For too long, the constitutional promise that all citizens are entitled to an education has been haunted by betrayals. Officials and politicians pontificate about the failures of public education. Their rhetoric describes a flawed system. But little has been done to counter the country’s universal education crisis that threatens its cohesion.
In recent years, Pakistan has increased its spending on education. But our national challenge is not underspending on education. It is the misspending in the sector that needs to be prevented.
In many parts of the country, including Balochistan, this rapid rise in spending is not translating into education for all. Even if enrolment drives succeed to get students into school only a few cross the finish line. This is primarily due to the lack of planned infrastructure in the provincial education sector. Evidence shows that Balochistan suffers the most in this sector. Statistics tell us that the province has spent over 85 per cent of the total budget allocated for education since 2013. However, a significant portion of the development budget, on average, goes unspent every year. Such failures contribute to the burgeoning number of out-of-school children in the province. Students who transfer from primary to middle school in the province are not improving in terms of their overall learning outcomes. This shows that Balochistan faces a series of challenges, including a learning crisis and the massive imbalance between the provision of primary and post-primary schools. Despite much debate on funding for education, adhoc policies by the federal and provincial governments, the ills that haunt Balochistan’s education sector have been consistently misdiagnosed. While the increase in the number of teachers has been an easy policy for everyone, the province needs a secure universal schooling system that focuses on the learning outcome and retention of students — because our children deserve much better.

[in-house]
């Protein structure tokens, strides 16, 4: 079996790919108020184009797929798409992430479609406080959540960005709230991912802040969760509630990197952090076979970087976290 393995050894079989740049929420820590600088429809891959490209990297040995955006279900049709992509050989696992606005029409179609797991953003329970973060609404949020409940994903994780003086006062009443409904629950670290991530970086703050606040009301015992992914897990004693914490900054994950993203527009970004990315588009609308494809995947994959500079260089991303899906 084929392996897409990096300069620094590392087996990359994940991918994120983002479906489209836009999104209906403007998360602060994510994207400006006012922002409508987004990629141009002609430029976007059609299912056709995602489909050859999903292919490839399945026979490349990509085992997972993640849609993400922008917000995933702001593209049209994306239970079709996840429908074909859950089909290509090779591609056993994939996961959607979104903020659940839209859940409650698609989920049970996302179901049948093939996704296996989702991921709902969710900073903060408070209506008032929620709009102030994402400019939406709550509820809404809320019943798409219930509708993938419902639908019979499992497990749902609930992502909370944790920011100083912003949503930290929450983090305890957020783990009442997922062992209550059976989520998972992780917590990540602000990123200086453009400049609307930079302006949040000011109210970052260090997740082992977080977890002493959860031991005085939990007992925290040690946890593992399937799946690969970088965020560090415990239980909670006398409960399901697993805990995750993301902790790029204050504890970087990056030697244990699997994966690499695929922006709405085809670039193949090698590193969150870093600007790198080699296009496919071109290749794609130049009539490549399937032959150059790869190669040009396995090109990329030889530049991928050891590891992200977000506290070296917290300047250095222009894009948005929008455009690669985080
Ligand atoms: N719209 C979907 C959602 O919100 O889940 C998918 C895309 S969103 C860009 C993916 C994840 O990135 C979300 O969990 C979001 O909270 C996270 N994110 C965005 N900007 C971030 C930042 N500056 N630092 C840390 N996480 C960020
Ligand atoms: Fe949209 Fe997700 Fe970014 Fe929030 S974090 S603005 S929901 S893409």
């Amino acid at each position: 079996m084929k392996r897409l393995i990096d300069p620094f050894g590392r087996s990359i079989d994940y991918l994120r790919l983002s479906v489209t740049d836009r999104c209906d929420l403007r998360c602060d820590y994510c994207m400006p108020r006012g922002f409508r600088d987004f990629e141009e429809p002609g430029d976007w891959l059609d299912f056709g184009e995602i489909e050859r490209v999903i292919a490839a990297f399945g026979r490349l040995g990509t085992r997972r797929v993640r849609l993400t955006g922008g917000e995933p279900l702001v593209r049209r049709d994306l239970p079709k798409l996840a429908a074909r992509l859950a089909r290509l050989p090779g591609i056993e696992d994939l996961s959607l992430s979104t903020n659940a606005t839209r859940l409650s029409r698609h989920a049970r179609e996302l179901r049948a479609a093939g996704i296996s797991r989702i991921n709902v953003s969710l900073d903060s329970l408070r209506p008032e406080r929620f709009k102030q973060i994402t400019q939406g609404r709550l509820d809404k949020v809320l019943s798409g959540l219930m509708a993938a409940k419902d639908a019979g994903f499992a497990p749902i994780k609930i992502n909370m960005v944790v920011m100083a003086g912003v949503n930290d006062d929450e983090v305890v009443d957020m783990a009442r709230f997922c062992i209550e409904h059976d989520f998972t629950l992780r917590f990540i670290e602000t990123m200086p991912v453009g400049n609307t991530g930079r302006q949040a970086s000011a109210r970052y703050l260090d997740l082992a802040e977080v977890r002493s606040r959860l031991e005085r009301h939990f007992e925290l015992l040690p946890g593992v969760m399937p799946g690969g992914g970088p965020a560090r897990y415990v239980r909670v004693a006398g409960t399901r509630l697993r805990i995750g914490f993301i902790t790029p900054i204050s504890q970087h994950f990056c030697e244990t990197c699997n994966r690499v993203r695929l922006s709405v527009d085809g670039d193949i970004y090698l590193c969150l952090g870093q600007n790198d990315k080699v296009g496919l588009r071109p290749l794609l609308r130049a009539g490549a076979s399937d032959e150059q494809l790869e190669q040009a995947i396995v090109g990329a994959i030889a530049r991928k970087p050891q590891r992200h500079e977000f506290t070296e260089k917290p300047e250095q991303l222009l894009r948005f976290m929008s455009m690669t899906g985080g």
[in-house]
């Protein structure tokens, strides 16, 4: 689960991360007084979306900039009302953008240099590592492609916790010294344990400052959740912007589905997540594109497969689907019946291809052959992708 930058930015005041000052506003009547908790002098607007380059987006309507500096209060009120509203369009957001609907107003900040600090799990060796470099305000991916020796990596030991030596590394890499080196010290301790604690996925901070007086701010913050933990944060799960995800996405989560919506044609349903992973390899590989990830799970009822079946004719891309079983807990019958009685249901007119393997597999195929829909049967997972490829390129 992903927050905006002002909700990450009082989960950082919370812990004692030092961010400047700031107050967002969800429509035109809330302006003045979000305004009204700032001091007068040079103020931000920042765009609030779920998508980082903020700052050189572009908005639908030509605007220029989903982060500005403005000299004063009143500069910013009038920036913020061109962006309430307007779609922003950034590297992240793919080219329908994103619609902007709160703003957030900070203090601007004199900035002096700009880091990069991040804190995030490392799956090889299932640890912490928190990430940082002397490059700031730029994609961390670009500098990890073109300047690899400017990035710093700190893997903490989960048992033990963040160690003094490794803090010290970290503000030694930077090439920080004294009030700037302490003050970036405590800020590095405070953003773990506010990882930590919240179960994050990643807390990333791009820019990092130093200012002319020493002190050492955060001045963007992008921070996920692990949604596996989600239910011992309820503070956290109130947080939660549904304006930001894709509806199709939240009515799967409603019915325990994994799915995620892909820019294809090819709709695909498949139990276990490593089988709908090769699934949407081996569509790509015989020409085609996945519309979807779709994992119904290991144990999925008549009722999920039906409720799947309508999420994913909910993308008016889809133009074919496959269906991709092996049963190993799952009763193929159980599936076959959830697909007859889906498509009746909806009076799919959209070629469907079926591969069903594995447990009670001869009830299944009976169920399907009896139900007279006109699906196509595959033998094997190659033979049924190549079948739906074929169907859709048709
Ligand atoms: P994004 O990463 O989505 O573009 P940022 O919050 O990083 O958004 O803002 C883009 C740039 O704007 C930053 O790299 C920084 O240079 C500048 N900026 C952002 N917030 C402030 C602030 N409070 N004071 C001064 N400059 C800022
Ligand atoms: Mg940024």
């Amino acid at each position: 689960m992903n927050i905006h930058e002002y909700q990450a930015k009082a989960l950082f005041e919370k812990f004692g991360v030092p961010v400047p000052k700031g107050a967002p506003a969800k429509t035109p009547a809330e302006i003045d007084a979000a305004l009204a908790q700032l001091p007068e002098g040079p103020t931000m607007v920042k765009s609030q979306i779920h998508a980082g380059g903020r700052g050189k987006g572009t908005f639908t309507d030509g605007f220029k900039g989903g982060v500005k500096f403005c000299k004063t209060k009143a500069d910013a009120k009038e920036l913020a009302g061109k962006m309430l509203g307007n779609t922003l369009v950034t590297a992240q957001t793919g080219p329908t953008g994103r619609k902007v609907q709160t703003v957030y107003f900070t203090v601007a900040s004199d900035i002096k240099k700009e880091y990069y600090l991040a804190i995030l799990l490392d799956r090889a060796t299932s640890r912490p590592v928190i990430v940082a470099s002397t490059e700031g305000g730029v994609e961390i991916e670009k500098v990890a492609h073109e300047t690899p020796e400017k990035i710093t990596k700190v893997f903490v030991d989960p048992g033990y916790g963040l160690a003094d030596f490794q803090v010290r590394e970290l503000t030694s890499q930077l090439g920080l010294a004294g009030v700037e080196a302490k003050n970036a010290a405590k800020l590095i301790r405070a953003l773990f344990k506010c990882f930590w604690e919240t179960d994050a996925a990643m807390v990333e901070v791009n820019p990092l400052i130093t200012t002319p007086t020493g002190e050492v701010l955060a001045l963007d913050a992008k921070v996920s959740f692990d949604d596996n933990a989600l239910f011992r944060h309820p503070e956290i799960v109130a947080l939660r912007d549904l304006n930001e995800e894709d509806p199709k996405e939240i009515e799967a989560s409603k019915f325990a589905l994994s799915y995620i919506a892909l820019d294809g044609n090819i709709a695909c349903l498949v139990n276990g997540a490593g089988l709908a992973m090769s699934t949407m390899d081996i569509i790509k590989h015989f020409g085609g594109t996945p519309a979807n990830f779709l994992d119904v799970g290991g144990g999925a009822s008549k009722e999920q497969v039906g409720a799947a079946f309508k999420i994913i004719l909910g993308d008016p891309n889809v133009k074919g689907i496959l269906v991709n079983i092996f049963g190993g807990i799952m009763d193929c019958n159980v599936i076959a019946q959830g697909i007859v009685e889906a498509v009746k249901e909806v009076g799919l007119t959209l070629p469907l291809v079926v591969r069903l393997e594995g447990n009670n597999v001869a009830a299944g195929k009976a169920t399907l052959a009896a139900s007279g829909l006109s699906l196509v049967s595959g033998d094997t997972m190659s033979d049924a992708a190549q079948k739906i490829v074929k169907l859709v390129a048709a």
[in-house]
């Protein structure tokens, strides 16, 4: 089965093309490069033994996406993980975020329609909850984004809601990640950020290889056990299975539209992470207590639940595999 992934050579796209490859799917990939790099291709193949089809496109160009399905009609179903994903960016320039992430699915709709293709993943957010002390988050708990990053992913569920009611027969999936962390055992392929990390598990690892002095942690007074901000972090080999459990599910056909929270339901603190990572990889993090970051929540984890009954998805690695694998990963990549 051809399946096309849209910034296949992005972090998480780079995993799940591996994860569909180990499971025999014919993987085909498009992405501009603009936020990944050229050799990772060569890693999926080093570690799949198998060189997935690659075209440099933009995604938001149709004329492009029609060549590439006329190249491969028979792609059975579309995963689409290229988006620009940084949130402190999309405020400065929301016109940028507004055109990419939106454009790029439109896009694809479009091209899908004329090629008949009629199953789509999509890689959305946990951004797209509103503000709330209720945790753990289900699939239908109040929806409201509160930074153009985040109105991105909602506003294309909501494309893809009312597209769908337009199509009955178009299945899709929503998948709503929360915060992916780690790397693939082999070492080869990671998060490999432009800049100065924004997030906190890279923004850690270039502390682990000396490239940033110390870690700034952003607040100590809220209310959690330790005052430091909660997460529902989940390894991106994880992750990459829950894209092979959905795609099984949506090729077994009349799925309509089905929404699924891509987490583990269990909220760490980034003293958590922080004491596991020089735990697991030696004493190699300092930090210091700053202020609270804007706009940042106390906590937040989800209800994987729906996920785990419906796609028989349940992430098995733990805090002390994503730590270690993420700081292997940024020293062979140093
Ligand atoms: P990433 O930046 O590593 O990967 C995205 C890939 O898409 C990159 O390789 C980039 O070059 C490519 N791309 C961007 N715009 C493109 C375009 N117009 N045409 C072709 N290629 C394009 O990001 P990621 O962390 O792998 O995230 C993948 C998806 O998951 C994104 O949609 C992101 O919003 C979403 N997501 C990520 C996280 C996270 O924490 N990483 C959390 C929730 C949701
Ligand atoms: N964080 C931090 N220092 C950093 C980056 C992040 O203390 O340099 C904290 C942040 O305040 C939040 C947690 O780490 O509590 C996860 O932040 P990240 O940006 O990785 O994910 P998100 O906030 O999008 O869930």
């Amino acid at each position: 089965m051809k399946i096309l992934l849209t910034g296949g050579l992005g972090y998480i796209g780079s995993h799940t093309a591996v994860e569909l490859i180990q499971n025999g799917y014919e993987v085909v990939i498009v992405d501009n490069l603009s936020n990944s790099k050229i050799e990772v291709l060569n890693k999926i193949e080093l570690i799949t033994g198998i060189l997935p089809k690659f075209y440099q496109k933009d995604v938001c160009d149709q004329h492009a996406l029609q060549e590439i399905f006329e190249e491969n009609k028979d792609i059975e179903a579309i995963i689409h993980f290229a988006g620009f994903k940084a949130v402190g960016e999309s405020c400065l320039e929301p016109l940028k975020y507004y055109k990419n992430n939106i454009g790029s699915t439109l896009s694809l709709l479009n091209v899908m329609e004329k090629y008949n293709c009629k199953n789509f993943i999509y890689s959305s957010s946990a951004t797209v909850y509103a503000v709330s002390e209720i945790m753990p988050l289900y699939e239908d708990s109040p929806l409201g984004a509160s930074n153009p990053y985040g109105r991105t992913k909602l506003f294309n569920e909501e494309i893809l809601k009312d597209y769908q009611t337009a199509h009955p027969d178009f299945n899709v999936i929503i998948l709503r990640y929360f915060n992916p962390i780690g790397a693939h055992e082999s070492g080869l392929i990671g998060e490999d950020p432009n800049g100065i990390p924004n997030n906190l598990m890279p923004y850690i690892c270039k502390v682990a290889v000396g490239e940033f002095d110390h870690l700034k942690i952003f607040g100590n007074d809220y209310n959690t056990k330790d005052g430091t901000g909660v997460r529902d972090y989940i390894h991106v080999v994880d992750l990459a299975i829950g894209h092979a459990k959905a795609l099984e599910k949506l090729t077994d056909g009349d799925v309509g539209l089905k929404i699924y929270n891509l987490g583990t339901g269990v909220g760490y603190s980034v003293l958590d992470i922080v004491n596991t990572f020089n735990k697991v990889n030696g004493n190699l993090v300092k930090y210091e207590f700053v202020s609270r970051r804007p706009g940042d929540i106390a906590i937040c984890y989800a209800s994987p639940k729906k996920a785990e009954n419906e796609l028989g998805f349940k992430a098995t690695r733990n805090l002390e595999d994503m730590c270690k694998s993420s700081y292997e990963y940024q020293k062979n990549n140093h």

Published in The Express Tribune, March 1st, 2018.
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